Smokers with low bilirubin levels were at increased risk for lung cancer incidence and mortality compared with those who had the highest bilirubin levels, making serum bilirubin a potential biomarker for lung cancer risk prediction, according to data presented at the AACR Annual Meeting 2013, held in Washington, D.C., April 6-10.
"Although it was expected that bilirubin may be protective against lung cancer incidence and mortality, we were somewhat surprised that the effect of bilirubin was only evident in smokers, which will have profound public health implications, given that 90 percent of lung cancers occur in smokers," said Xifeng Wu, M.D., Ph.D., professor and chair of the Department of Epidemiology at The University of Texas MD Anderson Cancer Center in Houston.
Most patients with lung cancer are diagnosed at inoperable advanced stages and the prognosis is particularly dismal, with the five-year survival rate for stage 3b and stage 4 diseases being 5 percent and 1 percent, respectively, according to Wu. Biomarkers are urgently needed for improving risk prediction for lung cancer beyond smoking variables, and serum metabolites are emerging as promising markers.
Wu and colleagues used a unique multiphase study design for the metabolomics profiling of serum samples. In the initial discovery phase, the researchers recruited 20 healthy individuals, 20 patients with early-stage non-small cell lung cancer and 20 patients with late-stage non-small cell lung cancer, matched for age and gender. They performed global, unbiased metabolite profiling using the serum from patients' blood samples. They then validated the top three differentially expressed metabolites in the next phase involving two additional populations with a total of 519 healthy individuals and patients with non-small cell lung cancer.
The metabolite bilirubin emerged as the most promising marker, and the researchers further validated this finding in the third phase, which included a large Taiwanese prospective cohort of 435,985 individuals.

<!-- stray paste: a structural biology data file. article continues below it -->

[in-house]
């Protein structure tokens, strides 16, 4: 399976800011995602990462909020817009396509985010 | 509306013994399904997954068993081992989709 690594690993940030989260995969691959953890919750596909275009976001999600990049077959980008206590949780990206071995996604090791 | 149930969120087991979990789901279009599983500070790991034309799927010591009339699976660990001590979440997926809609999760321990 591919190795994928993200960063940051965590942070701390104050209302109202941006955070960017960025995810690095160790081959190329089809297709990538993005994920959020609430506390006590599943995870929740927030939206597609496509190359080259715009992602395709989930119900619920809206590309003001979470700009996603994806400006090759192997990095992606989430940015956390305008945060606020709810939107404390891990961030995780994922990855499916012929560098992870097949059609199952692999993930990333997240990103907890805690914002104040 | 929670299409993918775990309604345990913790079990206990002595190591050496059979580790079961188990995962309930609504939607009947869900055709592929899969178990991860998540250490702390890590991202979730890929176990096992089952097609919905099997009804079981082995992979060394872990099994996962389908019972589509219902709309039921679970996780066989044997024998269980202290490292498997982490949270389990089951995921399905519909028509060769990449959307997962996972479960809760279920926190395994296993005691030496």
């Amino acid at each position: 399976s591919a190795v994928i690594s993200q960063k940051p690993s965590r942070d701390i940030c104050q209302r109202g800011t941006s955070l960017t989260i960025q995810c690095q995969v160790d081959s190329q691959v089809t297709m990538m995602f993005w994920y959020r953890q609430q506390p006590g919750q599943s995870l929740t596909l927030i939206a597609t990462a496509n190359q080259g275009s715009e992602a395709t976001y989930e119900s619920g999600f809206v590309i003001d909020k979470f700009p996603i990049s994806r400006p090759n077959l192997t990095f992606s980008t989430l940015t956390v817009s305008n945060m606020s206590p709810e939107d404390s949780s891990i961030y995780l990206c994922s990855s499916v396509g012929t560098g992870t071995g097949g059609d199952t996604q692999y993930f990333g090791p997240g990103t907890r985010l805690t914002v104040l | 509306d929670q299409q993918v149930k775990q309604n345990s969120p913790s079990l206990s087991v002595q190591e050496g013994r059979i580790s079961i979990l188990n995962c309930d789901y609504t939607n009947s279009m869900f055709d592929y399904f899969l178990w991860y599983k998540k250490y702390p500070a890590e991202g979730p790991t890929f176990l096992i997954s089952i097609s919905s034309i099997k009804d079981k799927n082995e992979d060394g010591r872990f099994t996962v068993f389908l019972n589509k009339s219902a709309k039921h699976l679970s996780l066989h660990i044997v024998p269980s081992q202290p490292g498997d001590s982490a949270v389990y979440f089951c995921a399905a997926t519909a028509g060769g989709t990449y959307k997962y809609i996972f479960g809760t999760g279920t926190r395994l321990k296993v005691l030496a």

Among the Taiwanese cohort, the researchers found a 7.02 incidence rate of lung cancer per 10,000 person-years for men with bilirubin levels of 0.68 mg/dL or less, compared with an incidence rate of 3.73 among men whose bilirubin levels were 1.12 mg/dL or more. This translates into a 51 percent increase in the risk for developing lung cancer for patients with low bilirubin. Researchers also found a lung cancer-specific mortality rate of 4.84 for men with the lowest levels of bilirubin compared with a mortality rate of 2.46 for men with the highest bilirubin levels -- a 59 percent increase in lung cancer-specific mortality among those with the lowest bilirubin levels.
Looking only at smokers, Wu and her colleagues found that those with the lowest levels of bilirubin had a 69 percent increase in the risk for lung cancer development and a 76 percent increase in mortality compared with smokers with the highest levels of bilirubin. In contrast, there was no significant effect of bilirubin in "never-smokers."
The association between bilirubin levels and lung cancer was only significant in "ever-smokers" and men, according to Wu.
"The ability to use low bilirubin to identify higher-risk smokers, over and above the number of 'pack years' smokers report having smoked, has significant public health impact in reducing lung cancer burden," said Wu. "Low levels of bilirubin, established as an objective risk index for lung cancer incidence and mortality, may be viewed by smokers as an urgent health warning to drive them to quit."
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